But still I think the overall message of risk~reward is wrong. There are smart risks, and there are dumb risks. Don’t expect that just because you did something risky, that the return will be good. Work smart, not hard. Cover your *rse and check yourself before you wreck yourself.

Gauging the frothiness of the webby/techy/san-fran VC market.
Source: Mark Suster. Propagated via one of tumblr’s owners, who added:

Based on the NVCA statistics on the venture capital industry, there are [approximately] 1,000 early stage financings every year….
And somewhere around 50 - 100 of them exit for more than $100mm every year. So 5-10% of the companies financed by VCs end up exiting for more than $100mm.

Mathematical PS: These are value-at-risk numbers, just upside-down.

Gauging the frothiness of the webby/techy/san-fran VC market.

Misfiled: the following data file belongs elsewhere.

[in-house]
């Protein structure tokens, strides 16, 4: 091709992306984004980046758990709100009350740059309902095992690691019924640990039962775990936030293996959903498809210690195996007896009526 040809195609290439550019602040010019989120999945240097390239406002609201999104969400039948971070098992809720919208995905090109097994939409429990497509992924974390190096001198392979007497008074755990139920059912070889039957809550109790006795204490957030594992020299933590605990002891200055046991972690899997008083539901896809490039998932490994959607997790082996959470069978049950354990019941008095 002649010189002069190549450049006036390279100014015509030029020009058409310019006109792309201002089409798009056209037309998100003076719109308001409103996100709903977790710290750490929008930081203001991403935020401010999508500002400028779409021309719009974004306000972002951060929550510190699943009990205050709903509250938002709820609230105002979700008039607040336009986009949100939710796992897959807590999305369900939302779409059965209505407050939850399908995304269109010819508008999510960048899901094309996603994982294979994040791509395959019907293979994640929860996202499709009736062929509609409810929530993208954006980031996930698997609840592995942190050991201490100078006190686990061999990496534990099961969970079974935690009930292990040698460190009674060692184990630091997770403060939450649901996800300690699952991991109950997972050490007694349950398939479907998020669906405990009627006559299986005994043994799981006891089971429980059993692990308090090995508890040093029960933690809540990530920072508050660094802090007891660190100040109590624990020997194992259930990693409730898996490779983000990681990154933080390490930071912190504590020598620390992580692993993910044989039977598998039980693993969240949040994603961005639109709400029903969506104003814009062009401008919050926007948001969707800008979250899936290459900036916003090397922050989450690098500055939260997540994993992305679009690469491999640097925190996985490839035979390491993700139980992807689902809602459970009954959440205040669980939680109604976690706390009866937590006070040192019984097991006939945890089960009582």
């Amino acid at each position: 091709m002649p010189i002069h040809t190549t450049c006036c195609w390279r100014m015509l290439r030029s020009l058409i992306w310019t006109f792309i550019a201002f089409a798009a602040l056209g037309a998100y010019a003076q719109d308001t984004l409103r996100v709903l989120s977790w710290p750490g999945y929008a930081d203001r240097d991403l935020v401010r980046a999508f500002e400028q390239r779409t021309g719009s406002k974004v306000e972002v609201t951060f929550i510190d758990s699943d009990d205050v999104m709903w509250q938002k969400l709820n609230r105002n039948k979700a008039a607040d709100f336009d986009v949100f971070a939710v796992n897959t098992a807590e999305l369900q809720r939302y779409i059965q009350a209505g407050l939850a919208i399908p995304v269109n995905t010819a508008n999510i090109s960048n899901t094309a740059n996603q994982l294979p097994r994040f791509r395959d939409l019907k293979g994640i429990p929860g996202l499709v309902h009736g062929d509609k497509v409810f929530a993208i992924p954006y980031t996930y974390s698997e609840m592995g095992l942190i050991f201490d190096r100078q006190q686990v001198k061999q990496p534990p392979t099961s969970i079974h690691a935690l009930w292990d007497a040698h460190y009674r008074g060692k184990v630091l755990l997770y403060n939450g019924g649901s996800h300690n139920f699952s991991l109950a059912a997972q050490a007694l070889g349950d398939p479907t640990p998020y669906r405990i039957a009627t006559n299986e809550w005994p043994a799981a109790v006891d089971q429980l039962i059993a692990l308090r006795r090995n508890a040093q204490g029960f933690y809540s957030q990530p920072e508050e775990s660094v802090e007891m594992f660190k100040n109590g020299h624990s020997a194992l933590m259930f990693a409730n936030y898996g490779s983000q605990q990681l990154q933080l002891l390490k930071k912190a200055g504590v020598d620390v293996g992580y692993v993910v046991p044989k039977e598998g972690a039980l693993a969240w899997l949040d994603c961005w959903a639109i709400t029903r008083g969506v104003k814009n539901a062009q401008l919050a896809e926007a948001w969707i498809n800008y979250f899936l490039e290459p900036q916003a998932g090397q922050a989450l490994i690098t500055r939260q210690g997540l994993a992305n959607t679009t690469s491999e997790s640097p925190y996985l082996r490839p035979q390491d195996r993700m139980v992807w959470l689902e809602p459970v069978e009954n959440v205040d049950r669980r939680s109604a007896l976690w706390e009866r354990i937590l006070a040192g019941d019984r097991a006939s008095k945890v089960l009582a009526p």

Source: Mark Suster. Propagated via one of tumblr’s owners, who added:

Based on the NVCA statistics on the venture capital industry, there are [approximately] 1,000 early stage financings every year….

And somewhere around 50 - 100 of them exit for more than $100mm every year. So 5-10% of the companies financed by VCs end up exiting for more than $100mm.

Mathematical PS: These are value-at-risk numbers, just upside-down.


I don’t like how internet culture makes fun of ugly people with mullets who shop at Wal-Mart and glorifies stylish, genius or otherwise superlative New Yorkers and Californians on (for iPhone owners only).




Ditto regarding the reification of wealthy angel investors saving the world through entrepreneurship and the degradation of the limp-willed failures who serve them food wearing a front-brimmed cap & collared shirt with logo.

Not that this matters to everyone, but I know which group of people Christ said would inherit the Earth.